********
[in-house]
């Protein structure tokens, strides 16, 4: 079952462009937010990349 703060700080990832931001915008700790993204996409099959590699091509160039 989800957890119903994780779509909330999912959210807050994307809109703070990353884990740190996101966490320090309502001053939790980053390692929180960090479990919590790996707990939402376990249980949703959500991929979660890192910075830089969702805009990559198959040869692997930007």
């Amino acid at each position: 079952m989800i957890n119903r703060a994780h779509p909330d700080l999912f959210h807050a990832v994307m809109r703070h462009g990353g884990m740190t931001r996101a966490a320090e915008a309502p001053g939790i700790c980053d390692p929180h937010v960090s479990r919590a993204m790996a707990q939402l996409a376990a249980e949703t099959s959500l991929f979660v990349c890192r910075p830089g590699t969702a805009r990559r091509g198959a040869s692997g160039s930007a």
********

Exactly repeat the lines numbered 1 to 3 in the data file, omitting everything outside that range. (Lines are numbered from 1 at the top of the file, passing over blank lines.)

[in-house]
């Protein structure tokens, strides 16, 4: 079952462009937010990349 703060700080990832931001915008700790993204996409099959590699091509160039 989800957890119903994780779509909330999912959210807050994307809109703070990353884990740190996101966490320090309502001053939790980053390692929180960090479990919590790996707990939402376990249980949703959500991929979660890192910075830089969702805009990559198959040869692997930007």
């Amino acid at each position: 079952m989800i957890n119903r703060a994780h779509p909330d700080l999912f959210h807050a990832v994307m809109r703070h462009g990353g884990m740190t931001r996101a966490a320090e915008a309502p001053g939790i700790c980053d390692p929180h937010v960090s479990r919590a993204m790996a707990q939402l996409a376990a249980e949703t099959s959500l991929f979660v990349c890192r910075p830089g590699t969702a805009r990559r091509g198959a040869s692997g160039s930007a």